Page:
Our book is about the costs and benefits of diversity in any organization, not just in Civil War companies. The same factors play out in terrorist organizations, in United States cities, on college campuses, and in towns in developing countries. Men may measure similarity in different ways across time and space. The distance between us may now be more likely to be education rather than ethnicity, but the basic lesson remains the same. A community of similar people is likely to be cohesive and its members are likely to sacrifice time, effort, and even their lives for each other. But in a diverse community members can learn from one another.
Much of history is written as if each case were unique. While each case does have unique features, we approach history as allowing us to uncover basic facts about human behaviour.
Our work is a quantitative history. Unlike many historians, we avoid using diaries and letters as our primary sources of evidence. Not only is ‘talk is cheap,’ but it is also the talk of the literate. Many black soldiers’ stories cannot be told if one does not ‘crunch the data’. Second, sophisticated men may ‘spin’ their diaries with an eye to history as they re-write events to play up bravery and downplay cowardice. We therefore focus solely on outcomes we can observe in our data. Who deserts? Who survives? Who migrates where after the war? Who deserts? Who survives? Who migrates where after the war? These are well defined, costly choices that are easily amenable to statistical analysis.
We are not arguing that statistical analyses do not come without their drawbacks. (These are not, however, the drawbacks pointed out by Brian Reid. For example, when we say that ‘A good soldier was older’ we are not drawing any inferences beyond unit loyalty. The physical demands of the job are a completely different matter.) We acknowledge that one of the limitations of our study is that we have very little to say about the importance of leadership. We do find that having one of your own officers (and most of these officers were non-commissioned officers) with you in a POW camp, improved your survival probability. We can say that for black soldiers having an abolitionist officer decreased desertion rates but that the effect was relatively small. We agree that we could have done more with the non-commissioned officers for the white troops. The empirical challenge that a researcher faces in measuring the effects of ‘good leadership’ is to identify before combat begins who are the ‘good leaders’ and who are the ‘bad leaders’.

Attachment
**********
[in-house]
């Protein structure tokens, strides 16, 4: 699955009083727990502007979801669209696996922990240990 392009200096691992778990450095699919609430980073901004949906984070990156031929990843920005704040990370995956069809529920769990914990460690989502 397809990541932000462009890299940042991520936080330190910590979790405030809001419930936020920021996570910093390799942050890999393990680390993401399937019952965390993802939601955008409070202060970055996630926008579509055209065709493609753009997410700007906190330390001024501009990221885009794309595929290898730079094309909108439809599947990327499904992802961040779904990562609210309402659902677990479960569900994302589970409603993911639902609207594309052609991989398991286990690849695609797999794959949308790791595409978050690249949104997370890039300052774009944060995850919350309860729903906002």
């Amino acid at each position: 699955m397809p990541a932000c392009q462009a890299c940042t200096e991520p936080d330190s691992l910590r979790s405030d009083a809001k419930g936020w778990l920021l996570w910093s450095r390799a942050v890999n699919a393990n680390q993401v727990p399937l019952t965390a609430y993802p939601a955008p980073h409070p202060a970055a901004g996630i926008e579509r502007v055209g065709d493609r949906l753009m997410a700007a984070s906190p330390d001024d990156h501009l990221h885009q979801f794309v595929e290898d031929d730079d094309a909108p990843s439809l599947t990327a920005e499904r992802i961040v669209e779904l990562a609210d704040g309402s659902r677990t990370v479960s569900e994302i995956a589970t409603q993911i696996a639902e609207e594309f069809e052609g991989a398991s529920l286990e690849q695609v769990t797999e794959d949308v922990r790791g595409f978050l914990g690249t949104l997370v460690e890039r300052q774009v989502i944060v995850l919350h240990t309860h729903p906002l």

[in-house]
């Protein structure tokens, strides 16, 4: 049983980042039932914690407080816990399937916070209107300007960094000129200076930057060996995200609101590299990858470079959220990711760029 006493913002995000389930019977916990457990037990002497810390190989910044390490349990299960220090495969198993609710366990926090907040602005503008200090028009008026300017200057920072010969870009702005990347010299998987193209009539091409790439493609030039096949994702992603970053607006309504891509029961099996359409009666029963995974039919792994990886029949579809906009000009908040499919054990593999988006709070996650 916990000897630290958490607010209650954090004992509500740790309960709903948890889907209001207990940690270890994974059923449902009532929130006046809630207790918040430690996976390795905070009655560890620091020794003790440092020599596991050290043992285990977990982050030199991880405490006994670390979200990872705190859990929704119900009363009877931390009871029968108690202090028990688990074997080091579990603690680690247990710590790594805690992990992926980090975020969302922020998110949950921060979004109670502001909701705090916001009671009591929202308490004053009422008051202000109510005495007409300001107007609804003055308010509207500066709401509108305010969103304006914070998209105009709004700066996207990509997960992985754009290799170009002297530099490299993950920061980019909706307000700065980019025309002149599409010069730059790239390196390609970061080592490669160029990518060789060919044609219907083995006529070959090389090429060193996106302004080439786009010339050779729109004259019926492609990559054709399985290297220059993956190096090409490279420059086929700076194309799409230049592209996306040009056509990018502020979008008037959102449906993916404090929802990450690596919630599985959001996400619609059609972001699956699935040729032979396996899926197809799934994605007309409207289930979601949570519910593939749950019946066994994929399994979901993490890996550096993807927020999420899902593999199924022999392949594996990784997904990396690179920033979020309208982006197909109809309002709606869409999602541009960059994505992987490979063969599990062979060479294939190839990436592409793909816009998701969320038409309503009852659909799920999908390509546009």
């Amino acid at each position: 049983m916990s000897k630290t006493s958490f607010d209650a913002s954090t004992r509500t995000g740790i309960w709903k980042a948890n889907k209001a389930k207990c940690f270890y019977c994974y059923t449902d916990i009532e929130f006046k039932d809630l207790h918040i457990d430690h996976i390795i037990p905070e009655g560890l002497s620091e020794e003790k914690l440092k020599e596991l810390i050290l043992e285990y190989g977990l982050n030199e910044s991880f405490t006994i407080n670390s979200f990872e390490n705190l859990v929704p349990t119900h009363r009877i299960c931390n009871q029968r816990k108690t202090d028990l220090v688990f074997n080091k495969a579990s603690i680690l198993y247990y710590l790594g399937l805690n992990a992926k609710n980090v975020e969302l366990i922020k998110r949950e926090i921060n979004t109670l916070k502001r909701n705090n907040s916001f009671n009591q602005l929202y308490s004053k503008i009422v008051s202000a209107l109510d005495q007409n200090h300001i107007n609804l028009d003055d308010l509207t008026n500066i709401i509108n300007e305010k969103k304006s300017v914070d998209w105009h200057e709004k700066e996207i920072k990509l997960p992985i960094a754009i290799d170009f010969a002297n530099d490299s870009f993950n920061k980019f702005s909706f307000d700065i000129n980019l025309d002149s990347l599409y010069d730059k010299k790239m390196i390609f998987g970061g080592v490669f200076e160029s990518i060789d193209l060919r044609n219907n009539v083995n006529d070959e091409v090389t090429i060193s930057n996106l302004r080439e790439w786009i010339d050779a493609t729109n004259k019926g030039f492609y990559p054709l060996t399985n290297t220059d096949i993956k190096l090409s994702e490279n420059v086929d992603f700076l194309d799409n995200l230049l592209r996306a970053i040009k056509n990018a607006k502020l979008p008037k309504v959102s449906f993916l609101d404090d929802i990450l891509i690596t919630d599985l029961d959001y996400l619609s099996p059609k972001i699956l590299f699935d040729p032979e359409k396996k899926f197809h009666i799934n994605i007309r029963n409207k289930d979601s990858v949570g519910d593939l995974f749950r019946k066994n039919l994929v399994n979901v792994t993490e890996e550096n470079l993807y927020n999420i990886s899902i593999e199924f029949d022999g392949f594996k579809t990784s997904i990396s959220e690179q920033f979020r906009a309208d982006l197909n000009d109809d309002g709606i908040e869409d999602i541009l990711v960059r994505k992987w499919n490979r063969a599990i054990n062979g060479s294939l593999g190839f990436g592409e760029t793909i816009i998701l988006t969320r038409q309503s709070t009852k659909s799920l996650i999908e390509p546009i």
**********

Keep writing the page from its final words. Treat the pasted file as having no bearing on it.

Finally, we want to emphasize that we do not just ‘exploit the 41,000 computerized soldiers’ records in the National Archives.’ Dora Costa has spent almost 20 years working on the digitalization and analysis of these records. The Nobel Laureate, Robert Fogel, has spent more years on this project. The final product is a unique data base that provides the life histories of men before the war, during the war, and after the war. A unique feature of our study is our ability to recreate each soldier’s peer network. We can do this because of the way the sample was drawn. The Union Army was built from companies of roughly 100 men. Our sample is based on randomly sampling companies and then conducting a 100 per cent census of all men in a randomly selected company. Without jargon, this means that for any soldier in our sample we also know information about all the other soldiers in his war company. These men lived together 24 hours a day and were forced to interact with each other continuously.
Our book does not reveal the full power of the Union Army data base. The data base has been used in studies of health and of retirement. Work is underway to continue to expand the data base to examine specific subpopulations. The data base is currently available at http://www.cpe.uchicago.edu . We encourage other researchers to use this unique resource.